Mellissa Simpson started at $8.50 per hour in 2008. When she quit in 2010, she was making $11.40.
Sabrina Roberts made $8.50 to start in 2009, and $11.55 when she left in 2010.
Were these unskilled poultry handlers underpaid? Better yet, were they underpaid because their wages were artificially suppressed by the alleged hiring of a pool of undocumented immigrant workers?
This was the crux of their class action civil RICO argument, one that just got Twombley'd in the Eleventh Circuit.
A civil Racketeer Influenced and Corrupt Organizations (RICO) Act claim, pursuant to 18 U.S.C. §§ 1961-68, requires the plaintiffs to plead predicate offenses. In their first go-round, the plaintiffs' complaint was tossed without prejudice due to their failure to prove that the pled predicate acts caused their alleged injury.
When the plaintiffs re-filed, they used §§ 1546(a) and (b) (making a false statement under oath regarding immigration laws and misuse of identification documents for immigration purposes, respectively) exclusively as predicates, arguing that the plant violated § 1546 repeatedly to hire "likely more than 300" unskilled workers.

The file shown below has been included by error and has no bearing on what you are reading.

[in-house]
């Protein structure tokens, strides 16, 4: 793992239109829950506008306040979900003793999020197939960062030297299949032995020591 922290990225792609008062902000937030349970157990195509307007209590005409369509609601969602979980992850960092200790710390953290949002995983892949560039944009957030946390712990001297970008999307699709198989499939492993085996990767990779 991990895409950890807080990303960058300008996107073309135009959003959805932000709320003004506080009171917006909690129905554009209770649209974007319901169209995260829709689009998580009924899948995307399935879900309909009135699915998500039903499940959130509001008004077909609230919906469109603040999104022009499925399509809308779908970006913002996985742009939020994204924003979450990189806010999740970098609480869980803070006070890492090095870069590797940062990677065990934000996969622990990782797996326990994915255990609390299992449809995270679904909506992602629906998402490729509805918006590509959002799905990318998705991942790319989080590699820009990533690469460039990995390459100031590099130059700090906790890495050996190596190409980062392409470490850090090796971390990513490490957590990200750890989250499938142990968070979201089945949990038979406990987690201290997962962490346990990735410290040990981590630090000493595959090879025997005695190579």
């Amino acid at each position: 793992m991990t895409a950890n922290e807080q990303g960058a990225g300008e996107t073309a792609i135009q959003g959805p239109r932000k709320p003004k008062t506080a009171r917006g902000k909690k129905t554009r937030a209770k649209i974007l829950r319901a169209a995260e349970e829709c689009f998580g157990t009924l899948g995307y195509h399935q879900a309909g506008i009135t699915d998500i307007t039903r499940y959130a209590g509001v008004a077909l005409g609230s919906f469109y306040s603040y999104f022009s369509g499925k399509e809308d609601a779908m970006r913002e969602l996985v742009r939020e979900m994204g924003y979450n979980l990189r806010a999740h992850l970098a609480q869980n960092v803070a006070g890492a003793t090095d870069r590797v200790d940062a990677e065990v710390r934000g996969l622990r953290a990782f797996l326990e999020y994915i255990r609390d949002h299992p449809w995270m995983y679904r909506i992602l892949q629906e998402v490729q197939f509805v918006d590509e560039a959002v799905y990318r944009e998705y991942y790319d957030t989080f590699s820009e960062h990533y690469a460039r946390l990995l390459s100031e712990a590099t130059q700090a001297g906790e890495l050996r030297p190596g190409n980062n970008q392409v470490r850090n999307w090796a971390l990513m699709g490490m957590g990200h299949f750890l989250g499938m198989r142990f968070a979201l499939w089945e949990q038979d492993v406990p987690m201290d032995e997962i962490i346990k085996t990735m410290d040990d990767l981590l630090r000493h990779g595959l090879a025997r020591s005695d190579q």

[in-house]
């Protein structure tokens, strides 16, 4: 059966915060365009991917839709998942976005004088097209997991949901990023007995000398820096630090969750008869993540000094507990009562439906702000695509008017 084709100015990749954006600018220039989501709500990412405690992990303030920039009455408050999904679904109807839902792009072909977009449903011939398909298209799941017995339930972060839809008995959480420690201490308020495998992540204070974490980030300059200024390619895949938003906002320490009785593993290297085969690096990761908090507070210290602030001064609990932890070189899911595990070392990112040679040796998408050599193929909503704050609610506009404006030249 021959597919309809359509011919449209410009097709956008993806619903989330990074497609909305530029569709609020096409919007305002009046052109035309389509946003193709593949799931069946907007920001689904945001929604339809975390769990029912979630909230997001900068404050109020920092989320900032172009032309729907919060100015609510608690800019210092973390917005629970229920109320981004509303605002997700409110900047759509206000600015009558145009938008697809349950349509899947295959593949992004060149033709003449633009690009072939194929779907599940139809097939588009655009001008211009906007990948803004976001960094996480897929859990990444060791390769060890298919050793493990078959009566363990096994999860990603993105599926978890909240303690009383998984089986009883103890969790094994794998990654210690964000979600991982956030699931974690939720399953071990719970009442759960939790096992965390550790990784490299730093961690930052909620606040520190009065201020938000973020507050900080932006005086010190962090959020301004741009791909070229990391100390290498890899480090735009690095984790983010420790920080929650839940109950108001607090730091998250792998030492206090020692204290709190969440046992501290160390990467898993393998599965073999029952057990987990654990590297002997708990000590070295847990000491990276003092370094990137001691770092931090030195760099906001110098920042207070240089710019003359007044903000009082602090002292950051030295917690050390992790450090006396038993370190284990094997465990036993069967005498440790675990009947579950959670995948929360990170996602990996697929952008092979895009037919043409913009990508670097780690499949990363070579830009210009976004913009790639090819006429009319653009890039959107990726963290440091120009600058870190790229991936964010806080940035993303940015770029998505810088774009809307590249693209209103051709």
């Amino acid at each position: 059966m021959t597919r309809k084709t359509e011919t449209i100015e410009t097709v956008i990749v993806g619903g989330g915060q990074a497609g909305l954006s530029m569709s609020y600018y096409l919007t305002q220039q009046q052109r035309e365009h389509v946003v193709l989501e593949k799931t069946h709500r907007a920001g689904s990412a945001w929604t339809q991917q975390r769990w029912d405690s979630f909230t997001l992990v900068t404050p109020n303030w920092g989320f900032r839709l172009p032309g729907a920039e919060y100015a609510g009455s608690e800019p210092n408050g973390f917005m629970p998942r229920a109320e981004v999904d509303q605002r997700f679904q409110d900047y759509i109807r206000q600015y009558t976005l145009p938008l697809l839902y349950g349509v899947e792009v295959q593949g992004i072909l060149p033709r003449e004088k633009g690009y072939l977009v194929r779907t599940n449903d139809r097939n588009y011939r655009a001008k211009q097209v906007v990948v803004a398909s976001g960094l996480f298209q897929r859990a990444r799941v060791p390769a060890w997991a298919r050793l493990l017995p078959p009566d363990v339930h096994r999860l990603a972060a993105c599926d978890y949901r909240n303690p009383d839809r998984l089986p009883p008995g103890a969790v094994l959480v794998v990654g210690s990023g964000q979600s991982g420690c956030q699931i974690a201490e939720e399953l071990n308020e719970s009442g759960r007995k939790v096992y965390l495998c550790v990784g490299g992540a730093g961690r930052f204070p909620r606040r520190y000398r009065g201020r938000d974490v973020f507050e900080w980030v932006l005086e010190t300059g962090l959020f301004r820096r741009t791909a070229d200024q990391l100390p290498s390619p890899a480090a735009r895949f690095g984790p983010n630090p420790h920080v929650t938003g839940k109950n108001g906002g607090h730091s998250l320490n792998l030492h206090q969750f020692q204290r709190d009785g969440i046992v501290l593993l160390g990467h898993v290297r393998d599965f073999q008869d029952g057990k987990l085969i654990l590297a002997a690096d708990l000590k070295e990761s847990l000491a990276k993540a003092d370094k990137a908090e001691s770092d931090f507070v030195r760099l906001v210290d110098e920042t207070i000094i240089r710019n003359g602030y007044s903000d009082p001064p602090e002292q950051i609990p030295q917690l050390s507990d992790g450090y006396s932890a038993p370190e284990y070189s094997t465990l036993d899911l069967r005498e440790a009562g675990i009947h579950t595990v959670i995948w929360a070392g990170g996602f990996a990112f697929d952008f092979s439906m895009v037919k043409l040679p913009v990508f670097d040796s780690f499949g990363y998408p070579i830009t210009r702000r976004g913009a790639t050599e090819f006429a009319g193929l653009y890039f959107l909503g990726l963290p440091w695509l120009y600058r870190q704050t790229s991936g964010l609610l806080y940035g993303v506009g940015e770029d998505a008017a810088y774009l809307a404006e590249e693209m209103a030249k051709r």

The district court again dismissed the case, this time with prejudice, for failure to allege sufficient facts to show that the § 1546 violations proximately caused the depressed wages.
What's the Problem?
"The essential problem with the amended complaint is that it offers virtually no real evidence to plausibly suggest either injury or proximate cause. The only wage data even mentioned in the amended complaint show that the plaintiffs actually received increasing wages at the plant. In attempting to plead injury nonetheless, the plaintiffs have presented only a conclusory market model that is stated at a very high order of abstraction."
In other words: bare allegations are bull[feces].
It's the basic pleading standard shake-up of 2007 and 2009, the heightened Iqbal and Twombly standard. Bare allegations of fact won't suffice -- you need some facts to show the court that the lawsuit isn't a fishing expedition.
Simpson and Roberts outline a plausible market theory. They are paid a suppressed wage because the employer allegedly hires a large pool of undocumented immigrant labor and pays these workers a below-market wage. And the more workers available, especially wage-undercutting workers, the less the company has to pay documented workers.
Supply and demand, in other words.
It's plausible, but they have no "quantifiable" evidence to support it. And as the court notes, their wages actually went up more than thirty percent each over their short tenure at the plant. (We checked, there wasn't a significant minimum wage hike. [PDF]) An argument of wage suppression is even less tenable when you're getting pay bumps.